Monday, April 30, 2012

Example of a Poor First Impression: Much of a Speaker’s Face Being Blocked from View by his Coffee Cup as he enters the room

Take a look at the video clip below. As White House Press Secretary Jay Carney enters the press briefing room, much of his face is blocked from view because, for some reason, he wants to take in some few precious sips just before taking control of the lectern. Not a good idea. To me, this sort of body language smacks of perfunctoriness. It suggests the presenter is much too casual, that he takes the audience for granted. And no, my criticism is not at all ideological: I am not one of those rabid, mindless critics who find fault with Obama and his administration on every issue. Yes, some of my readers might disagree with my stance, pointing out that because the audience in the White House Press Room is extremely familiar with Carney, this is not a case of a poor first impression. What they (the people who do not find fault with Carney’s body language in the clip below) are not realizing is that Carney must surely be aware that on days when he has something important to say, TV news channels typically broadcast images of his entering the room, and several viewers across the nation are probably not familiar with Carney’s personality.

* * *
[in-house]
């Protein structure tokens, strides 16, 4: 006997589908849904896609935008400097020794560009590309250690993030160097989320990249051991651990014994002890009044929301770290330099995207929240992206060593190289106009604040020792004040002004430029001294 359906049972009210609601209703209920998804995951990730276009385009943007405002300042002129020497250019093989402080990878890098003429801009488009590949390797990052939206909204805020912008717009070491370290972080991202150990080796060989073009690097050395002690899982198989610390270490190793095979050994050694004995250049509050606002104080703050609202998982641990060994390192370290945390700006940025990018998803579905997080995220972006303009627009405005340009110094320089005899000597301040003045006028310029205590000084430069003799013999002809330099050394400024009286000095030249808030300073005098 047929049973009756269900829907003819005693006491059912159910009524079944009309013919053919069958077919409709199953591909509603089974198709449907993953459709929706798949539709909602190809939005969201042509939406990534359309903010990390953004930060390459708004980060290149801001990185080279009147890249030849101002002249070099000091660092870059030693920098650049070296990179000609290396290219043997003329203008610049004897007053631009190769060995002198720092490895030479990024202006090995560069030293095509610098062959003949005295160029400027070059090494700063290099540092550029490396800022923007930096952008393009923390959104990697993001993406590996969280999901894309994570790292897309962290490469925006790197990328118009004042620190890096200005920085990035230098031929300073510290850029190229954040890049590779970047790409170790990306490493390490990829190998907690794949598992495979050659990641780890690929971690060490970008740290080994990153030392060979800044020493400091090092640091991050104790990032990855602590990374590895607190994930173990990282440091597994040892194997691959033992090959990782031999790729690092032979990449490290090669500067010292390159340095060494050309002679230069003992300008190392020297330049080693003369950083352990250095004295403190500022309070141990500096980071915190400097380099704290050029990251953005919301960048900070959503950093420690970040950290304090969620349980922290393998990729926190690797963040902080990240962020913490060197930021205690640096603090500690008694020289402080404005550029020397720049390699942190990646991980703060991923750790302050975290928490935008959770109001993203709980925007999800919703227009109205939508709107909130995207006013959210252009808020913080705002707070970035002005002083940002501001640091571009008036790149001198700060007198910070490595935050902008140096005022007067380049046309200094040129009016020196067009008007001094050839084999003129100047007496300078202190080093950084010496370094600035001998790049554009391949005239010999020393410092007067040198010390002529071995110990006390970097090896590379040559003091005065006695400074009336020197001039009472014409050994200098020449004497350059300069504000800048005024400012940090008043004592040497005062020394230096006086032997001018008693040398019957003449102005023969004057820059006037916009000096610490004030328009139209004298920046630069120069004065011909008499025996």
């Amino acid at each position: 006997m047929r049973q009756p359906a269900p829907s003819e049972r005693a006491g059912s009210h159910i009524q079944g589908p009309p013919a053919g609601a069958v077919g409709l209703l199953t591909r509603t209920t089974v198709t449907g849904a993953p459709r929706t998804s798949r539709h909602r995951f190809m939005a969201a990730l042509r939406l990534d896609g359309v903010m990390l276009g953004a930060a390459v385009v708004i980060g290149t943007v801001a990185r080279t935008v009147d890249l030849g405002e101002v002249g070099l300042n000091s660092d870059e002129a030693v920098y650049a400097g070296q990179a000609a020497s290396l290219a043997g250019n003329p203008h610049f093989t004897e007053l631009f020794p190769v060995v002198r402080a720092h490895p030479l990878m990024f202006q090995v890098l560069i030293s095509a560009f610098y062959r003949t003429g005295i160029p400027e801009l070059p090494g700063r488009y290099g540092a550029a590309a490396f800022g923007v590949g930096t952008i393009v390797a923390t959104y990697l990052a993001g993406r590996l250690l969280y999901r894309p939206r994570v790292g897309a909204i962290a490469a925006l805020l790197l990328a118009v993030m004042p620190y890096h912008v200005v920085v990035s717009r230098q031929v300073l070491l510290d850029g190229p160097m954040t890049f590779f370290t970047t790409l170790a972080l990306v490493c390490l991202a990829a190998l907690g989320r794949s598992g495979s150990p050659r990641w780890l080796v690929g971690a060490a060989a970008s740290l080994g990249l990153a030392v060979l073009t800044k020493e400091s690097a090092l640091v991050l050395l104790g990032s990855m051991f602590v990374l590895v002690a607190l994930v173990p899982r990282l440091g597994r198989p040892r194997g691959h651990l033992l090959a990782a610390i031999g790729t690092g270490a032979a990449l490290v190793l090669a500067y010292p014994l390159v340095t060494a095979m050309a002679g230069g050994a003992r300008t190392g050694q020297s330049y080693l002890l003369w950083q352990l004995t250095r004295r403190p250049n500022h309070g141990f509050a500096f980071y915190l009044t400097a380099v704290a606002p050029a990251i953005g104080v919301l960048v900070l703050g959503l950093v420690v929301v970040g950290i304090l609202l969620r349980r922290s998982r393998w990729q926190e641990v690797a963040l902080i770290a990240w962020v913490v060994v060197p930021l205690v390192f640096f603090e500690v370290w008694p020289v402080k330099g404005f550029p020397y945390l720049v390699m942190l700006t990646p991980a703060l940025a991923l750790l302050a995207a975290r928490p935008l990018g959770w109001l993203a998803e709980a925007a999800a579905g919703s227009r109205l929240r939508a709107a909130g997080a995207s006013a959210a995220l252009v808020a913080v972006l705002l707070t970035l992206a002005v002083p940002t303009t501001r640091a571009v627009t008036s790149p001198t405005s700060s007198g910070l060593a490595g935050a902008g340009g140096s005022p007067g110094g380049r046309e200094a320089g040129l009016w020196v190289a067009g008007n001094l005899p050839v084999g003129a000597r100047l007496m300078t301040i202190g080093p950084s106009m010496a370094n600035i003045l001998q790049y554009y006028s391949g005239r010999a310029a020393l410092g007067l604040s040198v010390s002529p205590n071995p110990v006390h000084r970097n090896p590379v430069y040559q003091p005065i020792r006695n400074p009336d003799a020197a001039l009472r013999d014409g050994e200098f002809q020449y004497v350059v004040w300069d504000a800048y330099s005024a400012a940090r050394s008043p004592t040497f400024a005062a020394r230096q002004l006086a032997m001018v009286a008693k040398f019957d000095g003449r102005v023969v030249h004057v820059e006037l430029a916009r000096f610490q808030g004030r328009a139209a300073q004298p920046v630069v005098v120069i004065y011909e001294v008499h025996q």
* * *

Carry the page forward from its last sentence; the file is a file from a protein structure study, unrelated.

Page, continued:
© Copyright 2012 V. J. Singal

You can Predict the Success of a Couple’s First Date by Analyzing their Language

Just in case you missed today’s edition of NPR’s Monday morning “health blog”: You can predict the success of a couple’s first date—and thus the probability that they will still be dating several weeks later—by analyzing their language. According to UT psychologist James Pennebaker, when there is a match in the language style of two people who are speed dating--in other words, “when they used pronouns, prepositions, articles and so forth in similar ways at similar rates--they were much more likely to end up on a date.”

This piece is really worth a look.

Spontaneous Pauses: Facilitators of Fresh Words and Synonyms

In a post early last year (Jan. 31, 2011) I wrote about the vital role played by spontaneous pauses when someone is speaking extempore because such pauses help facilitate the use of fresh words and synonyms, the defining trait of articulate people. The short video clip below, showing famous film director James Cameron giving his impressions of the Mariana Trench, is an excellent example of how a spontaneous pause can help generate a stream of synonyms, making one’s communication vivid and compelling.

© Copyright 2012 V. J. Singal